Denver Air Quality

Updated: a day ago

As the non-stop construction of McMansions, 5 car garages, skyrises and housing continues, more people continue to flood our roads, and our open green spaces are covered with more concrete, cars and buildings, Denver's air quality has continued to get worse and worse.

Denver Yimby: Poor Air Quality and haze caused by Vehicles

Many blame Denver's growing haze on wildfire smoke, but no, most of it is coming from our millions of vehicles – most of the haze is being cause by ozone and not wildfire smoke. High levels of ozone is caused by pullulates created by oil and gas production for our consumption (yes, that's for us to use for heating, cooling, driving & cooking), plus our millions of vehicles on the road, paints and solvents, lawn mowers, tractors, and other machinery. While ozone is not emitted directly from automobiles, the unstable compound is formed in the atmosphere through a complex set of chemical reactions involving hydrocarbons, oxides of nitrogen, and sunlight – so these hot summer afternoons with millions of people driving cars on I-25, I-70 and all our roads are the main source of our hazy, toxic skies.

Yes, Denver's air pollution is mostly caused by cars: the Environmental Protection Agency estimates that vehicles cause nearly 75 percent of the carbon monoxide pollution in the United States.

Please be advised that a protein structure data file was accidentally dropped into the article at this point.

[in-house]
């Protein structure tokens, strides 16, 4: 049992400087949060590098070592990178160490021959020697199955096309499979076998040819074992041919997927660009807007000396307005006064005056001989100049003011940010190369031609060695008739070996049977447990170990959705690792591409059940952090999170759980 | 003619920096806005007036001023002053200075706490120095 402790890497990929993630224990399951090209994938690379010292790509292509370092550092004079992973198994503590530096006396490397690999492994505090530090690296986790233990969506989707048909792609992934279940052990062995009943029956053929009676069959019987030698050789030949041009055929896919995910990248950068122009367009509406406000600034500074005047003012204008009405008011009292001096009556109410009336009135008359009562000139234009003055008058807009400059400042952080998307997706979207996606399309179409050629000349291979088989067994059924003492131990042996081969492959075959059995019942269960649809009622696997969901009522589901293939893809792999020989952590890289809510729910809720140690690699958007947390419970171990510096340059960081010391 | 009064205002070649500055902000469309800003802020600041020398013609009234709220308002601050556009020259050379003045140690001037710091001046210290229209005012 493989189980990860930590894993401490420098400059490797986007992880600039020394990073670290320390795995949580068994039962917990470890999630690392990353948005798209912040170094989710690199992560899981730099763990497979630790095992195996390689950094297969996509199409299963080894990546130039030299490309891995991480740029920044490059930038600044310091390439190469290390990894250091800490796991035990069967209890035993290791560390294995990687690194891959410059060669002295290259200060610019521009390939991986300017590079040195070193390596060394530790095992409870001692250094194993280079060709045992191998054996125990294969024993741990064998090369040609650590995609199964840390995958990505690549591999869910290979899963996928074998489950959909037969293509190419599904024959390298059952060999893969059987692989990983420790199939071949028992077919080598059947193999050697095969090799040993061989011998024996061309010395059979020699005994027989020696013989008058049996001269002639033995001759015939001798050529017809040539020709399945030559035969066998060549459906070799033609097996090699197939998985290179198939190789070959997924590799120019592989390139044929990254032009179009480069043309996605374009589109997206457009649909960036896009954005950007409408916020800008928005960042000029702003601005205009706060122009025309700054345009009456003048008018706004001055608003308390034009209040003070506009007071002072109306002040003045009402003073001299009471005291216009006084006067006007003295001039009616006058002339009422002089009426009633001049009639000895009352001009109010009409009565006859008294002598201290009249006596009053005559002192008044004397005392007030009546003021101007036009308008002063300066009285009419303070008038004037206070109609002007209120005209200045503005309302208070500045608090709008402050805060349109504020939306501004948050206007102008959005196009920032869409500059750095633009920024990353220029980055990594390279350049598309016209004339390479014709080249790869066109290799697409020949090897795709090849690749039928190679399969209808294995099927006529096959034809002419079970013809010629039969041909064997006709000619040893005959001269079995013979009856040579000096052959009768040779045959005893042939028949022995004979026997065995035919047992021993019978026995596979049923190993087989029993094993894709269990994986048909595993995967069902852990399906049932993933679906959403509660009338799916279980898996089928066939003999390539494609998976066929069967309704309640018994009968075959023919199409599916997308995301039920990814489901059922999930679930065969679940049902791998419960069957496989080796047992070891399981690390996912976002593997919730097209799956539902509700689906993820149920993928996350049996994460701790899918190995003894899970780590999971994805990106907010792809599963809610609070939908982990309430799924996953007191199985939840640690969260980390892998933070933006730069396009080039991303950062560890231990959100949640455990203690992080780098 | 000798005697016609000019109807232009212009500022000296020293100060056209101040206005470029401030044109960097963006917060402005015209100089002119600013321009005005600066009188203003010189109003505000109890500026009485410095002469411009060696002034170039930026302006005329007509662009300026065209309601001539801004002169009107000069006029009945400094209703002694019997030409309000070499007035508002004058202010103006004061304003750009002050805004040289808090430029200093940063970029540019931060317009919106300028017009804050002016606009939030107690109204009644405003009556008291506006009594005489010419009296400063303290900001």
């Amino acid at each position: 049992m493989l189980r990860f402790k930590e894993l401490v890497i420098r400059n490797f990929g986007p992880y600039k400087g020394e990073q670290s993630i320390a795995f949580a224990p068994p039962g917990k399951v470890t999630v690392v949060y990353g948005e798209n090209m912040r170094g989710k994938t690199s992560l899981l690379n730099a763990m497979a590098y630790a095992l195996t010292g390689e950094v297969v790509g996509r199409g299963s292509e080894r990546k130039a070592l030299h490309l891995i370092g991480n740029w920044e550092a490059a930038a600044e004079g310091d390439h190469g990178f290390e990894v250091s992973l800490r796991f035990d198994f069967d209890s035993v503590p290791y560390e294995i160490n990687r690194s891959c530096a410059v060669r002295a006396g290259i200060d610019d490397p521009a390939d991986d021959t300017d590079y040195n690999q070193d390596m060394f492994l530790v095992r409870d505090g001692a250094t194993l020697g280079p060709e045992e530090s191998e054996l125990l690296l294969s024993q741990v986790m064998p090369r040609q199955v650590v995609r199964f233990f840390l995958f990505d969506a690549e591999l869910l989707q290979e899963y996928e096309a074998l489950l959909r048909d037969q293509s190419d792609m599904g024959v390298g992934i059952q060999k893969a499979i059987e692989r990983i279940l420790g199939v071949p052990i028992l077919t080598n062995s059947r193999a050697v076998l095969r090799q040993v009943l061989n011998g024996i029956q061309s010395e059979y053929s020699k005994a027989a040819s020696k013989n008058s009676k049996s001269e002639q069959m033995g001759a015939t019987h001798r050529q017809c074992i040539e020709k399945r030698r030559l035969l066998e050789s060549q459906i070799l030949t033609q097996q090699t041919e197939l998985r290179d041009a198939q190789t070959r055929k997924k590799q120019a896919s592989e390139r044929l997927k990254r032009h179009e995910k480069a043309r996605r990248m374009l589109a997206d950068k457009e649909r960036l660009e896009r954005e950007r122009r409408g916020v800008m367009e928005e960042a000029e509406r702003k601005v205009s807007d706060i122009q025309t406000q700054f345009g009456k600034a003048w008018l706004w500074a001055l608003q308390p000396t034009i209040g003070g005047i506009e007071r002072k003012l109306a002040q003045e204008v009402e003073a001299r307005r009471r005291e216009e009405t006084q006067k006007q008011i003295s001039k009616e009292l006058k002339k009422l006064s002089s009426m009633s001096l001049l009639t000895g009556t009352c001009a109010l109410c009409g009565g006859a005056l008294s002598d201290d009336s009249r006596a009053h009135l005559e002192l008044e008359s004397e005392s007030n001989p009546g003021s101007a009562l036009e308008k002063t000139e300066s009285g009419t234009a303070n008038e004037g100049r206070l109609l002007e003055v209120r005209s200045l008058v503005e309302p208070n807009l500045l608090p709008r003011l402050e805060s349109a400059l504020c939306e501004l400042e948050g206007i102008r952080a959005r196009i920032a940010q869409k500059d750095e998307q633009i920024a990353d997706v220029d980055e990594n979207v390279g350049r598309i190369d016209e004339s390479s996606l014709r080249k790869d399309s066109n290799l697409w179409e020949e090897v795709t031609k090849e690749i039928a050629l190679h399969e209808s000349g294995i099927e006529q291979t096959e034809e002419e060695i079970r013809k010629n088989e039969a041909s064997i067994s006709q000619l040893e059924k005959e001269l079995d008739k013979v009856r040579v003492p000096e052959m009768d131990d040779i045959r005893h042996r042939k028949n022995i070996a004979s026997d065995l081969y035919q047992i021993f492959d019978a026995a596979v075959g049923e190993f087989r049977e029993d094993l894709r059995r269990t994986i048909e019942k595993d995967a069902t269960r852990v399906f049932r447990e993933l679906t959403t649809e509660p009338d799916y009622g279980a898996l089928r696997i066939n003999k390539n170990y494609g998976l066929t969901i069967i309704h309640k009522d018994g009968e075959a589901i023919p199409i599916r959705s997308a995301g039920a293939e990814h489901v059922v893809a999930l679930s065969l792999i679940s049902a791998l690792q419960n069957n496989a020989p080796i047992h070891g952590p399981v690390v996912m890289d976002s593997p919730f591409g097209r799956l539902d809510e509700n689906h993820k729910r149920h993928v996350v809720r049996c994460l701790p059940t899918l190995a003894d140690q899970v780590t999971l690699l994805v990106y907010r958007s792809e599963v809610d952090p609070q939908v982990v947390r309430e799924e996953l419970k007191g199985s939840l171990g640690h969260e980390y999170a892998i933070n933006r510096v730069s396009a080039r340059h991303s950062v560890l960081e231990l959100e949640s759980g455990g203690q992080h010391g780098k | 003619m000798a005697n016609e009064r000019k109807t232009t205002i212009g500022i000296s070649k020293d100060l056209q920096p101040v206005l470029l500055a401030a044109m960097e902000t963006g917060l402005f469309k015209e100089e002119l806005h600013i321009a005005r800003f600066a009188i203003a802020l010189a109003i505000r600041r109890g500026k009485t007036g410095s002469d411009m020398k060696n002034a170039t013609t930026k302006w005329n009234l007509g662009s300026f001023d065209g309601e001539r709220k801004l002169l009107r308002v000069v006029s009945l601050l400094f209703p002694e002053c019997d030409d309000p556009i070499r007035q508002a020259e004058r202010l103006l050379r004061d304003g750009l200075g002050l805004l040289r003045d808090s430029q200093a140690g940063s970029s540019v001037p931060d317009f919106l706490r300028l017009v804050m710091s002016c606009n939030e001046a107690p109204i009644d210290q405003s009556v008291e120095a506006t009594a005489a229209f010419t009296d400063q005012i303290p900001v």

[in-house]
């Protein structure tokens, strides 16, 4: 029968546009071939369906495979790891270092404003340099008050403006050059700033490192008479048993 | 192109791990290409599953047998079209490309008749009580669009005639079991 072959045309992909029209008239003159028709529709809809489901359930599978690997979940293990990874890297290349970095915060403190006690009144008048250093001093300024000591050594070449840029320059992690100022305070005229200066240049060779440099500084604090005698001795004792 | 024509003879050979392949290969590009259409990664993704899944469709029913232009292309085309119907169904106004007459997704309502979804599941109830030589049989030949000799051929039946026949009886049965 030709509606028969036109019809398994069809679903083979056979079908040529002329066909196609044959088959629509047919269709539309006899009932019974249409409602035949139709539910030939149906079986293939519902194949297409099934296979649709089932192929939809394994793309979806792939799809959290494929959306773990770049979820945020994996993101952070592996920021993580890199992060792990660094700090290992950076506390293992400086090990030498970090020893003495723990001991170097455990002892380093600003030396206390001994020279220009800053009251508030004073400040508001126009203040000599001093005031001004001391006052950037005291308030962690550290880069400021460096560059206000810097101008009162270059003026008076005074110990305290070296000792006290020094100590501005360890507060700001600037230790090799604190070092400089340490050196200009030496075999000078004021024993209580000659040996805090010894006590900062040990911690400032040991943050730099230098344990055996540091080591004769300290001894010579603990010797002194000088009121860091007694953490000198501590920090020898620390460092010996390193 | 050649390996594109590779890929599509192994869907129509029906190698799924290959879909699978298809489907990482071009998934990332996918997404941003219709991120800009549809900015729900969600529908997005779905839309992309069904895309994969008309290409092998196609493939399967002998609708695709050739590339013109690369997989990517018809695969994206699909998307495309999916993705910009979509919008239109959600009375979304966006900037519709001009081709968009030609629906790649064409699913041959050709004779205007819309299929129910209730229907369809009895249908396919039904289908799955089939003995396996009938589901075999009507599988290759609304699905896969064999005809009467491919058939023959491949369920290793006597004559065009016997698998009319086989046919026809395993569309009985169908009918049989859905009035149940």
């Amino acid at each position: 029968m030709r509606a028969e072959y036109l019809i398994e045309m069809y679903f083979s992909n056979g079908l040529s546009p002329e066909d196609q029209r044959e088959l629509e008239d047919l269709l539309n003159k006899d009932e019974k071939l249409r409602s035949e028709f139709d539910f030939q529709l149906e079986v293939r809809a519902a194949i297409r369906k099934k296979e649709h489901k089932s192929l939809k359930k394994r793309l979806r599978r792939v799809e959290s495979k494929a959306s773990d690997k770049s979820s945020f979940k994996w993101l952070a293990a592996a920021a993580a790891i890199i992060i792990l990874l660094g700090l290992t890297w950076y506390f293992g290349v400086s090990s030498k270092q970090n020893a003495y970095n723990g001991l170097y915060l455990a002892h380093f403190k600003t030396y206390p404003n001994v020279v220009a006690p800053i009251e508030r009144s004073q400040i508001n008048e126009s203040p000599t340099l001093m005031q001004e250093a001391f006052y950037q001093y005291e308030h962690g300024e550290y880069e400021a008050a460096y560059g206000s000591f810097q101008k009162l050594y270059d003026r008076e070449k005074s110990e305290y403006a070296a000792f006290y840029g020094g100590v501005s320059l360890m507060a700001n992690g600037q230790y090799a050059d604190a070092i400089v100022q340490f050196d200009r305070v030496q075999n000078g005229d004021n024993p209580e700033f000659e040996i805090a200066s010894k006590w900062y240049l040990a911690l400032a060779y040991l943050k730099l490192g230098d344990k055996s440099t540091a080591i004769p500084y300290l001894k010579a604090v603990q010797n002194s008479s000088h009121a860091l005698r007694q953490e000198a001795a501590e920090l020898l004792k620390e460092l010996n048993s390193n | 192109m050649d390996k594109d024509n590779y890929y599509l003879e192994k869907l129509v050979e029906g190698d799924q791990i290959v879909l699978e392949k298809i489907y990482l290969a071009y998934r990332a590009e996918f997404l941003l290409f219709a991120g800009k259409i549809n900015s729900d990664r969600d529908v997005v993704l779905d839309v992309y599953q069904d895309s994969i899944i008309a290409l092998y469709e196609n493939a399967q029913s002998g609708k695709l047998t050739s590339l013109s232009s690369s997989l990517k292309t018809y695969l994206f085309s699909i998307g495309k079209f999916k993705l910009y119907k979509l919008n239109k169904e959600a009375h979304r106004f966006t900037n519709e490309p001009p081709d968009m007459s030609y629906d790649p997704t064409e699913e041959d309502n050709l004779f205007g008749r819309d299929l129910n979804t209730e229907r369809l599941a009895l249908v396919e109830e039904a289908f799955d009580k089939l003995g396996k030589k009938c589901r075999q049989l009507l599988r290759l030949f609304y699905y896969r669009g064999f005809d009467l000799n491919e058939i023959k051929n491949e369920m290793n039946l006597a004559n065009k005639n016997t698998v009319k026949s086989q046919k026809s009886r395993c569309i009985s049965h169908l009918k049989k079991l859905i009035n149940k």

Denver Yimby: Denver's Poor Air Quality from Car Exhaust

Idling Cars:

People let their cars idle as they check their phone, or while waiting in the drive-thru, or waiting to pick up their kids from school. The idling of our personal vehicles wastes about 3 billion gallons of fuel a year — generating around 30 million tons of CO2 annually in the U.S. Idling for more than 10 seconds uses more fuel and produces more emissions that contribute to air pollution than stopping and restarting your engine does. In Denver, we can't even see our mountains on most days anymore! Yet our city council continues to grant permits for this never-ending growth that is ruining our city. People continue to have kids without any thought of tomorrow – the homes or apartments that these kids will live in are most likely not even built yet.

And to top it off, tractors are razing open spaces, removing healthy trees and pouring concrete over permeable ground – Denver is becoming a concrete jungle.


Combine all of our pollution-producing vehicles with raging smoke produced by wildfires, and Denver has some of the most toxic air on the planet. Here are a couple recent reports on just how bad our air is:

Denver 9News article:

Denver ranked among the top-5 most-polluted cities in the world Thursday

Denver's air quality is 4 times the max exposure recommendation

Denver CBS articles:

Denver Weather: Another Hot And Hazy Day, But Most Of What You See Is Not Smoke

Denver Records 30 Consecutive Days With Bad Air, On Pace For Record Season


Denver Air Quality - Denver Yimby - Poor Air Quality

Below is an excerpt from Colorado Newsline: coloradonewsline.com/2021/09/22/smokescreen-are-colorado-officials-countering-misinformation-on-smog-or-hiding-behind-it/